Deoxyelephantopin, a novel multifunctional agent, suppresses mammary tumor growth and lung metastasis and doubles survival time in mice

Elephantopus scaber L. (Asteraceae) is a traditional herbal medicine known for its anti-cancer effect. We addressed the in vitro and in vivo bioefficacy of an abundant sesquiterpene lactone deoxyelephantopin (DET) isolated from E. scaber against mammary adenocarcinoma and the underlying molecular mechanism. Various in vitro cell-biological assays, immunoblotting and immunohistochemistry, as well as both orthotopic and metastatic TS/A tumor models in BALB/c mice, were used. Test mice were pre- and post-treated with DET or paclitaxel and evaluated for the effect on mammary tumor. DET ( 2 gmL-1) significantly inhibited colony formation, cell proliferation, migration and invasion of TS/A cells and induced G2/M arrest and apoptosis in TS/A cells. JNKmediated p21Waf1/Cip1 expression and caspase activation cascades were up-regulated by DET, which was significantly suppressed by N-acetyl-L-cysteine. Moreover, TNF-induced MMP-9 enzyme activity and expression and NF-B activation were abolished by DET. Pretreatment with DET was superior to that with paclitaxel, for profound suppression of orthotopic tumor growth (99% vs. 68% reduction in tumor size) and lung metastasis of TS/A cells (82% vs. 63% reduction in metastatic pulmonary foci) and prolonged median survival time (56 vs. 37 days, P < 0.01) in mice. The levels of COX-2 and VEGF in metastatic lung tissues of TS/A-bearing mice were attenuated by DET. This article provides science-based evidence for the novel function of DET in suppressing mammary adenocarcinoma by multiple mechanisms, which suggests that DET has great potential as a chemopreventive agent for breast cancer.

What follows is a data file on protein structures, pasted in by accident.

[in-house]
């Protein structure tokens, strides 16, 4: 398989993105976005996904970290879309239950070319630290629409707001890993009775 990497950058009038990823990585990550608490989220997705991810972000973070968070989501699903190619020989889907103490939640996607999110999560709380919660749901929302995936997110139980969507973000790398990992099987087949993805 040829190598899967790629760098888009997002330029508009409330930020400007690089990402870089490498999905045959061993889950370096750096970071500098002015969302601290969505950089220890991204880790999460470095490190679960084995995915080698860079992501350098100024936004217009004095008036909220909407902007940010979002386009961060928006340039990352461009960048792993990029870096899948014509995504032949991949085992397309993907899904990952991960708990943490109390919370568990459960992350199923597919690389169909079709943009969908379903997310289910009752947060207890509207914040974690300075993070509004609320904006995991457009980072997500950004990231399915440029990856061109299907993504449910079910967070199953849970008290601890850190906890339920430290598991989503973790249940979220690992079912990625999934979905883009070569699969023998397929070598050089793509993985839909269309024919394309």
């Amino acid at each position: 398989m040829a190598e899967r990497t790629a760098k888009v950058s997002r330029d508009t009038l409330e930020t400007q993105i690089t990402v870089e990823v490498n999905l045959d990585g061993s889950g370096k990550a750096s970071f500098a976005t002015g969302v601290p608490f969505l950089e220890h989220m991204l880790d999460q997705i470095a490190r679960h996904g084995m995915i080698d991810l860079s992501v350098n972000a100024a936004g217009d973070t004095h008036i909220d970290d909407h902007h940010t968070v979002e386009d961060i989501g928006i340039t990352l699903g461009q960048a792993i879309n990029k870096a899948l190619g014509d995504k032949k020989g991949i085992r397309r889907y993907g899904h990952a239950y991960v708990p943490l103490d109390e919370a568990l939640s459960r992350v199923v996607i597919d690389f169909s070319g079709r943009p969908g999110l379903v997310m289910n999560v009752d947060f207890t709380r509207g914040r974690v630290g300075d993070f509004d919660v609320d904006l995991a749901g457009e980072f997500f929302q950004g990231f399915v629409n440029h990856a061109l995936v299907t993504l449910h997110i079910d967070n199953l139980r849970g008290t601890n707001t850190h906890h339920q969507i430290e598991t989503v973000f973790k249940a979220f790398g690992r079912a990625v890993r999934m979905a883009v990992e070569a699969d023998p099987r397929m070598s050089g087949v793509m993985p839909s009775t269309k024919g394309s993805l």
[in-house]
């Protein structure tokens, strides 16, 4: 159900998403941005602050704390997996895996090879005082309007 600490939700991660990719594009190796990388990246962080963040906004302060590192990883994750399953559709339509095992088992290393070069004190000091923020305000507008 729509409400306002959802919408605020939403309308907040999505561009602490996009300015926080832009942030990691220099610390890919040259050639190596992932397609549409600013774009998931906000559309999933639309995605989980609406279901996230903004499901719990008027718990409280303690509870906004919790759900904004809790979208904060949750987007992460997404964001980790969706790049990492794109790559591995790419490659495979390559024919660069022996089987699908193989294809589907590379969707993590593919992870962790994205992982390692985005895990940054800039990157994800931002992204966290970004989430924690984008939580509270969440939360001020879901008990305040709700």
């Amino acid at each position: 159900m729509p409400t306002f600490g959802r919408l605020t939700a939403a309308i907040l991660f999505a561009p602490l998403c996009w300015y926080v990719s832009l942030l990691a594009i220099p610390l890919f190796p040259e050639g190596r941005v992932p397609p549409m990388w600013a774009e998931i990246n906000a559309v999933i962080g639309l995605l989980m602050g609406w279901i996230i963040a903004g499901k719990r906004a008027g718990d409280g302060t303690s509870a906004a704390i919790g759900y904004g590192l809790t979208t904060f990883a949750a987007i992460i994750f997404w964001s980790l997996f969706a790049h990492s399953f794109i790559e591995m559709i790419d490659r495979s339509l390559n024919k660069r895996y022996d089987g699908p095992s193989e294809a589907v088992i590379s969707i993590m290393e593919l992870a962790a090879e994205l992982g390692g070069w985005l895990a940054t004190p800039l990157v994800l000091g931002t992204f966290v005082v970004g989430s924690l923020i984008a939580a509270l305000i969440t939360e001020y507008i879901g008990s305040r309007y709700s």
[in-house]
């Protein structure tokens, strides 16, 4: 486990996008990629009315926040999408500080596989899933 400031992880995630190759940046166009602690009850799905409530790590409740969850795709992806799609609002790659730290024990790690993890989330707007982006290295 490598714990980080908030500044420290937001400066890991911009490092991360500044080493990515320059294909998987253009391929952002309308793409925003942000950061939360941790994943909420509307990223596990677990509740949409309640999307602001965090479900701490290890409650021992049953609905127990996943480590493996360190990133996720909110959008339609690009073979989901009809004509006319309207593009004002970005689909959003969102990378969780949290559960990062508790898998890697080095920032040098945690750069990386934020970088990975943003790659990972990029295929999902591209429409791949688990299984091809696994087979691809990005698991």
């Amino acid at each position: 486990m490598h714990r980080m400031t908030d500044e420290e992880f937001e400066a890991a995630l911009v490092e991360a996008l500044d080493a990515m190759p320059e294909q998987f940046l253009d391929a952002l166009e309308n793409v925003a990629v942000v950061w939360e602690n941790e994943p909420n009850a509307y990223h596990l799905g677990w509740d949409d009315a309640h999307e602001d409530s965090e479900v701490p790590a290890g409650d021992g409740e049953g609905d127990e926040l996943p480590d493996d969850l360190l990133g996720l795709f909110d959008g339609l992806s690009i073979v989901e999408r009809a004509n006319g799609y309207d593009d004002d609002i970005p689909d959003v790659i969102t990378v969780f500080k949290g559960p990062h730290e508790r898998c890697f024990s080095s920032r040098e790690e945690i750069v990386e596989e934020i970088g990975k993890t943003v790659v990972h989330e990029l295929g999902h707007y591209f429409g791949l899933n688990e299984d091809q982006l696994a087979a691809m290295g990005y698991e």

Co-researchers:Chi-Chang Huang, Chiu-Ping Lo, Chih-Yang Chiu and Lie-Fen Shyur*